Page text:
Is It A Shakedown When The Gov't Does It? SEC Much Less Likely To Prosecute You If You're A Big Campaign Funder

from the nice-business-here.-wouldn't-want-to-see-an-sec-investigation-happen-to-it dept

In the past, we've highlighted some questionable activities by the SEC, which is supposed to be stopping financial fraud, but often seems to be both arbitrary and capricious in its activities. However, reporter David Sirota is highlighting how the SEC is much less likely to prosecute a company if that company happens to be a big political contributor, because, well, duh. This is based on some recent research by Maria Correira at the London Business School on Political Connections and SEC Enforcement, which found that there's a pretty clear correlation.
If, as the saying goes, justice is blind, the data would show little correlation between firms' political expenditures and their likelihood of being prosecuted. Instead, Correira found that "politically connected firms are on average less likely to be involved in an SEC enforcement action and face lower penalties if they are prosecuted by the SEC." Specifically, Correira discovered that firms that increased their PAC contributions by $1 million over five years ended up halving their probability of being prosecuted.
Yes, correlation is not automatically causation, yada yada, but that doesn't mean there isn't a causal relationship here. I guess it's possible one could argue that a company that increases its PAC contributions is somehow less likely to be also engaged in financial shenanigans, but I'm not sure anyone would actually buy that.

There are some other bits of data that don't speak particularly kindly to the motives of SEC folks, such as that old revolving door:
Data from the Project on Government Oversight has documented that since 2001, more than 400 former SEC officials filed disclosure forms documenting their plans to represent firms before the SEC. Correira's report shows that this revolving door also influences financial prosecutions, as companies that employ lobbyists who once worked for the SEC "experience a larger reduction in the probability of enforcement and in penalties than those that do not."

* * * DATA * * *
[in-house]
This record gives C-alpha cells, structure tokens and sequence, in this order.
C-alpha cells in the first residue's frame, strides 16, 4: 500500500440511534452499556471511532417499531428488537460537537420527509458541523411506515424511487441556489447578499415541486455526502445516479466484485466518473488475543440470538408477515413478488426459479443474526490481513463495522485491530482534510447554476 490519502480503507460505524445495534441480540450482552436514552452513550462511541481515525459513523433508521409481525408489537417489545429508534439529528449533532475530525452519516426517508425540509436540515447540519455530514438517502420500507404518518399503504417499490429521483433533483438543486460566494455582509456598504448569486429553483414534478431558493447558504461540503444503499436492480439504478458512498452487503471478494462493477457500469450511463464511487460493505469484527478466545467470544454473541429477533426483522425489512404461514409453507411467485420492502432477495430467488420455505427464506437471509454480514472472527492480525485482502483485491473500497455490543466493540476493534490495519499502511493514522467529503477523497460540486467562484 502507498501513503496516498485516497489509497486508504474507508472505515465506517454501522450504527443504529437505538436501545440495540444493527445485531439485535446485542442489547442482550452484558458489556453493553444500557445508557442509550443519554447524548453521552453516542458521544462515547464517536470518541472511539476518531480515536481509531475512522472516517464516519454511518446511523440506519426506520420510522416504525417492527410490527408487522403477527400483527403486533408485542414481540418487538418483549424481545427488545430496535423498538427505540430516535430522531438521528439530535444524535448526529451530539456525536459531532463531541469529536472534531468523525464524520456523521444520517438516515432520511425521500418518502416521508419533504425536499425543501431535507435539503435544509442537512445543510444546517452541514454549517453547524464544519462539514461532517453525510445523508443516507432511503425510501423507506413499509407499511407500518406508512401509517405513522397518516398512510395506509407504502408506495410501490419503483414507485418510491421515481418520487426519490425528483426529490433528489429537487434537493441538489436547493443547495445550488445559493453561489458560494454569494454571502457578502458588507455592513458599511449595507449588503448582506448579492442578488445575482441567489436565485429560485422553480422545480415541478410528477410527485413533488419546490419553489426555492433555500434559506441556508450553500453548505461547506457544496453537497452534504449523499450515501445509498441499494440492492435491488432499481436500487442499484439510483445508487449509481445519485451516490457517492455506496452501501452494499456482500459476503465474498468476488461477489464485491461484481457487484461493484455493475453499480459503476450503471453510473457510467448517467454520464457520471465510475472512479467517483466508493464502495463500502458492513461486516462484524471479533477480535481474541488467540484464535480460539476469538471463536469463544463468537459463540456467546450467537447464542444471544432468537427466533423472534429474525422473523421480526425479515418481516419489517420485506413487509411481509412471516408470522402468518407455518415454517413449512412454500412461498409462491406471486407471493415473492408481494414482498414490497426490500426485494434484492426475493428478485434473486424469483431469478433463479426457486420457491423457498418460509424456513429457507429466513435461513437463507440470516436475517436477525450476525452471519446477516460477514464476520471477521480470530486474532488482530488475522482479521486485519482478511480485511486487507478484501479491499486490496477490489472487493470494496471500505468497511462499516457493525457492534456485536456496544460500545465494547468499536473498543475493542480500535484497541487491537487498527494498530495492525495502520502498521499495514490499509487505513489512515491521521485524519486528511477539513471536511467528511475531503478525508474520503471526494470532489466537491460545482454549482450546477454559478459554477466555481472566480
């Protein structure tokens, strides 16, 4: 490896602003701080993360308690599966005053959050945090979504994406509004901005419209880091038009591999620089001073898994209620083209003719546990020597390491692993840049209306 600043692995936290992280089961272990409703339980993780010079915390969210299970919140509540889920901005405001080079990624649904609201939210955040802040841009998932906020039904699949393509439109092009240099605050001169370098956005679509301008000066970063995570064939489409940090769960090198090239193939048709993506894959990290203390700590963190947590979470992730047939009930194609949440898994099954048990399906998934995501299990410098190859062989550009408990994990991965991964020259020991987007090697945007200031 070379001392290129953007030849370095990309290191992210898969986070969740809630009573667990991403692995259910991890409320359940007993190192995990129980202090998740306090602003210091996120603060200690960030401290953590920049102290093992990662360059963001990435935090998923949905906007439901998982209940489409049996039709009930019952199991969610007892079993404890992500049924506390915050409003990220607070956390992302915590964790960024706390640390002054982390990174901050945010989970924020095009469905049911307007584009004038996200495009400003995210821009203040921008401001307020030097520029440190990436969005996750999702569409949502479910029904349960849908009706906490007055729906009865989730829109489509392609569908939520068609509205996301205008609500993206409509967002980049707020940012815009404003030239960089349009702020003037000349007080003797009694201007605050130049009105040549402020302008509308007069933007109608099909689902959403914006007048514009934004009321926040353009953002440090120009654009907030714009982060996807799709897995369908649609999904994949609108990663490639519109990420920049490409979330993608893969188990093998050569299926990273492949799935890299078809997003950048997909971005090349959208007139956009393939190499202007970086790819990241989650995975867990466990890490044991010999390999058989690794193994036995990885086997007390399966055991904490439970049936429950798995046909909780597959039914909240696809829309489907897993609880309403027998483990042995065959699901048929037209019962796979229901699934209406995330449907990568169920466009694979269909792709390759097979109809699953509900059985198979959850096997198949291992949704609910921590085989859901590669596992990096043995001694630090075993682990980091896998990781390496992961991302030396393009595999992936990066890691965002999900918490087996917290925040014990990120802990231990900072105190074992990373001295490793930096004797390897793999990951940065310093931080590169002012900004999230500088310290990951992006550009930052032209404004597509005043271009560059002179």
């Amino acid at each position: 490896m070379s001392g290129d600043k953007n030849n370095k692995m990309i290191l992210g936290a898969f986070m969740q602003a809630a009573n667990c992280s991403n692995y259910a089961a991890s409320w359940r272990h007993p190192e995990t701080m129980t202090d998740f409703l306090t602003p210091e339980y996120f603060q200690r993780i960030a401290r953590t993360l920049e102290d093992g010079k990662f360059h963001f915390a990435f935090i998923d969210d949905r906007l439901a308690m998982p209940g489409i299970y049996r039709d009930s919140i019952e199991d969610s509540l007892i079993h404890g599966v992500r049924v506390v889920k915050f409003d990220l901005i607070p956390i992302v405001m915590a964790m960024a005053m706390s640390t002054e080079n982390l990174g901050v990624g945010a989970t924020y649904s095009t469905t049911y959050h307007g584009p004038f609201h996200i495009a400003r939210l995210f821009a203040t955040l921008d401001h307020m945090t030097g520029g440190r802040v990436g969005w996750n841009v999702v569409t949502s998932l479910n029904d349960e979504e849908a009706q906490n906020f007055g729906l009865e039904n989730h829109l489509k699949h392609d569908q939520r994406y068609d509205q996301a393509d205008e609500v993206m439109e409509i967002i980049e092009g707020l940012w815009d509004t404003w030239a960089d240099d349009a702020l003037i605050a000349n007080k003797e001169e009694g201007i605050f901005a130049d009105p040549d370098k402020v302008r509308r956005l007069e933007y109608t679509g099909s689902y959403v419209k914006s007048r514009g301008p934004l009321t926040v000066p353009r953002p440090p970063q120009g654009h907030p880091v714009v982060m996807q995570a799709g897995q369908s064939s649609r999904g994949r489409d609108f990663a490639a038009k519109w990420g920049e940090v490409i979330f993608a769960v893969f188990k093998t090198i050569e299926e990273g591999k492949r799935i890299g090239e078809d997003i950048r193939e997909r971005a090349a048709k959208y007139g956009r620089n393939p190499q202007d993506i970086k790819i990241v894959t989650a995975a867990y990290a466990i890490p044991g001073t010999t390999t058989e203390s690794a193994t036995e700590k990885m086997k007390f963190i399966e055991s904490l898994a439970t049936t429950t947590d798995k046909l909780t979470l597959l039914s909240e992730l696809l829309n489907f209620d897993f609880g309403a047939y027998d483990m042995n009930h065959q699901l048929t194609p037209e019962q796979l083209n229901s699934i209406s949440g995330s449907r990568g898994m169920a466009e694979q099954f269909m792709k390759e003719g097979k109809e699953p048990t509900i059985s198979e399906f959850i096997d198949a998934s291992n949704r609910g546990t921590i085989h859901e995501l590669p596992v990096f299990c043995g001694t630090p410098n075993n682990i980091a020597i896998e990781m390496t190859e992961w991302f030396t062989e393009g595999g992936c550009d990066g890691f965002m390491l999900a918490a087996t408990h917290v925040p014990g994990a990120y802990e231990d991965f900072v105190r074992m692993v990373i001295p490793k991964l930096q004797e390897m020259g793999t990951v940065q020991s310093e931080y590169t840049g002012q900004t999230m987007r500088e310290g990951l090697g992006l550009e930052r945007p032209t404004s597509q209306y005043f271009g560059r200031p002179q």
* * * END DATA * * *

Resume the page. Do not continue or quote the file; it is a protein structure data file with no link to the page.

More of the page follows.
Of course, it might not be entirely the SEC's fault. As Correira suggests, the SEC may be responding to basic incentives itself, in noting that investigations and prosecutions of politically "friendly" firms may create "political consequences for itself and its budget." Sirota more or less got a former SEC official to admit that this all goes into the thought process:
In an interview with IBTimes, former SEC counsel Scott Kimpel acknowledged that the agency does have to weigh how to best maximize its limited resources.

"At the end of the day, the SEC only has about 1,000 enforcement officials, so they can't possibly go after every single case of wrongdoing," he said.
As Sirota again notes at the end of his article, this issue is not just for the SEC, but for other federal agencies as well, including the DOJ, which more or less admitted that it wouldn't prosecute Wall Street firms connected to the 2008 financial mess, because it might have "a negative impact on the national economy."

It's not clear how you directly solve this issue, but it certainly does seem like a very real problem. Between the revolving door and the power of campaign contributions, it's been quite clear for a long time that the government is not the people's representatives any more (if they ever were).

Reader Comments (rss)

(Flattened / Threaded)

  1.  
    identicon
    Anonymous Coward, Aug 12th, 2014 @ 9:01am

    Forgetting Something

    What "prosecutions" do occur mostly result in slap-on-the-wrist type settlements.

     

    reply to this | link to this | view in thread ]

  2.  
    identicon
    Anonymous Coward, Aug 12th, 2014 @ 9:34am

    Justice is Blind....

    I have always hated this saying... it only reminds me of how stupid humanity will get in its quest to be cool sounding!

    Justice's Eyes are indeed wide open and eventually will come for us all. Justice delivered by other Humans is not blind, it see's well, but is most often blurred by ignorance and stupidity.

     

    reply to this | link to this | view in thread ]

  3.  
    icon
    John Fenderson (profile), Aug 12th, 2014 @ 9:50am